Not all the boats ooze money though, one smaller yacht strives only for comfort, sporting two large battered cane armchairs in it’s tiny cockpit!

We hired a car for a day and headed off to the highlands, visiting the hill town of Kuranda, which is wall to wall craft market stalls and walking through the rainforest to view the Barron River waterfalls before returning to the coast for lunch at Palm Cove. Amazing waterfalls and rainforest walks to be found. We imagine they would be even more spectacular in the wet season.

The day before we left Cairns I wandered off to visit the local fresh food market, Rusty’s. It’s open three days a week and is a culinary delight. I can’t imagine why anyone would shop for fruit and vegetables in a supermarket when thay could come here. Every kind of tropical fruit, fresh herbs, and tasty street food can be purchased for very reasonable prices. I sampled Phillipino Empandas and Thai spring rolls as I shopped. My meal cost $2.50! I could have rounded it off with either fresh coconut juice or pure sugar cane juice. Fresh basil, coriander, watercress and mint joined the corn, apples, watermelon and asparagus in the backpack. I topped up on limes and lemons at 50c each ( When we were last at Hamilton Island the going rate was $4 each)  and if I could have remembered our stocks I would have also bought a few avocado’s for $1 each! Mango’s are still expensive though, $6.99 a kilo….it’s still early in the season for them.

On Saturday we headed off to Half Moon Bay Marina at Yorkey’s Knob. It’s just 5 nm from here and will be our home for the next few days. From our base at Yorkey’s Knob we visited the Mossman River Gorge and Port Douglas.


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Dunk Island to Cairns

Mother and baby Humpback whales celebrate spring


Getting from Dunk Island to Cairns took a little patience so say the least. 

For two nights we rocked and rolled in our Dunk Island anchorage hiding behind the tiny bit of lee shore offered by the sand spit near the airstrip. The winds blew solidly all day and night and nobody left the anchorage, but another yacht joined us. As the last yacht out towards the spit they must have been very uncomfortable indeed.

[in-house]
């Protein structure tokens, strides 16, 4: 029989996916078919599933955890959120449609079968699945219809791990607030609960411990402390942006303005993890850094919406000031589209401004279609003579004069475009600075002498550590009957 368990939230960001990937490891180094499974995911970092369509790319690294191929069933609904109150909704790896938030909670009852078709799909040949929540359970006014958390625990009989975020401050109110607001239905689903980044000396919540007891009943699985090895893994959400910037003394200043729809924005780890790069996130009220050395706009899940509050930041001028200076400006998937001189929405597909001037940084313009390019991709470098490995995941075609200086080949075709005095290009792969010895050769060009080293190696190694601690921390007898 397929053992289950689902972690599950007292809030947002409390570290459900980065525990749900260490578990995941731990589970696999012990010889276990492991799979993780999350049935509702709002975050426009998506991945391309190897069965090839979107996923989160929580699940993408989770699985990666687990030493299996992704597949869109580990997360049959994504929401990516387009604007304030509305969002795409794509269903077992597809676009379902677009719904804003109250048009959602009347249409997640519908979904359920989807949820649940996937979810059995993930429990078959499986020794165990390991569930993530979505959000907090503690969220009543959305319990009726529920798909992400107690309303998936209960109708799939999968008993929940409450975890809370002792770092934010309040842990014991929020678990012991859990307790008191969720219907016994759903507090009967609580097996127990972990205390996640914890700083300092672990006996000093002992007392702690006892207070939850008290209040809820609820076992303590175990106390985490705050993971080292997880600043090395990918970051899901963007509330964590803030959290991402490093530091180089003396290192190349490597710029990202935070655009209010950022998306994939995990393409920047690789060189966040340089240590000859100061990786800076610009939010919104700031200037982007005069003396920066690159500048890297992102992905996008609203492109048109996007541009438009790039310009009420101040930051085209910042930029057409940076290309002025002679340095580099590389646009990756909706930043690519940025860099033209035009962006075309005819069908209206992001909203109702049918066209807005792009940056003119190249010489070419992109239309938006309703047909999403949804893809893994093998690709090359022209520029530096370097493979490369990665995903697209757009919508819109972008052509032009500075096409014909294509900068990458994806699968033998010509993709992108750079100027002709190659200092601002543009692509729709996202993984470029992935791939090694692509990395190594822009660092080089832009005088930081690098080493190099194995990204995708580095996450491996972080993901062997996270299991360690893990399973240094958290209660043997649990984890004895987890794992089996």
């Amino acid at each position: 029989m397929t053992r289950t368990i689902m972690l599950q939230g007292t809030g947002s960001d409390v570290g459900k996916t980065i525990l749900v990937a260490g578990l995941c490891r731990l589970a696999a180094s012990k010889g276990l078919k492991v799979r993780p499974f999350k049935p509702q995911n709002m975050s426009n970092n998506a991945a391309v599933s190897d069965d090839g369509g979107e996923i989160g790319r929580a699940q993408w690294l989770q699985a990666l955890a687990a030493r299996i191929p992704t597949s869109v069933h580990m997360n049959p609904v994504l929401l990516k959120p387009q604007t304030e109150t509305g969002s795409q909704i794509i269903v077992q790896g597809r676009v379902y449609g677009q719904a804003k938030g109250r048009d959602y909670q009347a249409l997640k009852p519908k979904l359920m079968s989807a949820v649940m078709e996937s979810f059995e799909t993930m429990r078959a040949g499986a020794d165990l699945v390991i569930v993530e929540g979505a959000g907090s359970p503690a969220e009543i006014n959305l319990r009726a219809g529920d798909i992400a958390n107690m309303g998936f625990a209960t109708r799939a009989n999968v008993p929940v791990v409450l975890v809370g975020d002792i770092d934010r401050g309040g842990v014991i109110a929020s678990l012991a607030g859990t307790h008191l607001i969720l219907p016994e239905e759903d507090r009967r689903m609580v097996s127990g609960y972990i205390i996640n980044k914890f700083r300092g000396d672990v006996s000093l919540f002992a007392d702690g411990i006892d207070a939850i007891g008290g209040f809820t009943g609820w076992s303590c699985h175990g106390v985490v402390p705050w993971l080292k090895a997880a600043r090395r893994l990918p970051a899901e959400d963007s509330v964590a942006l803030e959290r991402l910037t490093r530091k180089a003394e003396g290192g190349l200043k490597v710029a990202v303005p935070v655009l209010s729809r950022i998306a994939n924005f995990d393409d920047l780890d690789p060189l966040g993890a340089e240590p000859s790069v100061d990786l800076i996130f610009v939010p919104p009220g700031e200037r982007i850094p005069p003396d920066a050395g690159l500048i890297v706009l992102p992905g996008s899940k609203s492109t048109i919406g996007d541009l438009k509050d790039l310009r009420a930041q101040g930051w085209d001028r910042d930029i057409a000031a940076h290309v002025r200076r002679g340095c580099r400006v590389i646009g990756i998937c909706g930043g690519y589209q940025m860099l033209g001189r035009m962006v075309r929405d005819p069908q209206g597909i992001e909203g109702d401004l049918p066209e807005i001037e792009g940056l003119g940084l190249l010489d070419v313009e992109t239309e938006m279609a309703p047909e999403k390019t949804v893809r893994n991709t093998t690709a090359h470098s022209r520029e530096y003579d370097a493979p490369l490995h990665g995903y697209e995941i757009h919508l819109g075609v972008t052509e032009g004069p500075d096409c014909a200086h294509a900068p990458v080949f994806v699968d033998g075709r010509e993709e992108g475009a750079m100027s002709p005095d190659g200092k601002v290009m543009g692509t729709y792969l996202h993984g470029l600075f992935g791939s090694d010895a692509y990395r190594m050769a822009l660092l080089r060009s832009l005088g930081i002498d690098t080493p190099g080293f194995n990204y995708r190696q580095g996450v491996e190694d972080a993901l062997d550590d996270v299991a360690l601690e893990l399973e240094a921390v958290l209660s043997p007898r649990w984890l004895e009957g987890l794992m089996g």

Eventually the forecast predicted a slight decrease in wind speed, so we set off early for Mouriliyan Harbour. It’s only a 20nm passage, the first fifteen with the wind directly behind us and then some lee afforded by Kent Island, the larger and northernmost of the North Barnard Group. When we rounded Kent Island to head west and inland , Andrew spied two Humpback whales, a mother and her calf. They were practicing broaching and tail slapping and we watched them for half an hour or so as they travelled past us. Needless to say we have many photo’s of the water just after each broach! As we passed them the mother whale rolled onto her back, both pectoral fins in the air, we presume to recommence feeding the calf. It’s something we have never seen before. The calf slapped its tail and settled in.  Much to our amazement we have heard that female humpback whales do not feed for the entire time they are in the tropical waters. They produce an incredible 600 litres of breast milk per day for their young and lose serious amounts of body mass doing so. A tough post natal diet!

Mouriliyan Harbour beckoned. It’s an amazingly deceptive narrow gap in the hills, but once there a sizeable and well sheltered harbour. For us it was a blissfully peaceful anchorage. It’s one purpose? It is a shipping wharf for sugar, often transported as Mollasses and despite it’s narrow entrance it accomodates cargo vessels of up to 200m in length. There is a small fishing fleet on pile moorings and behind them a channel which accomodates small craft. Beyond that lies the rest of the Moresby river, lined with mangroves. The fishing is good here and we regularly had small tinnies (aluminium dinghys)  working the shore next to us, angling for barramundi amongst the mangroves.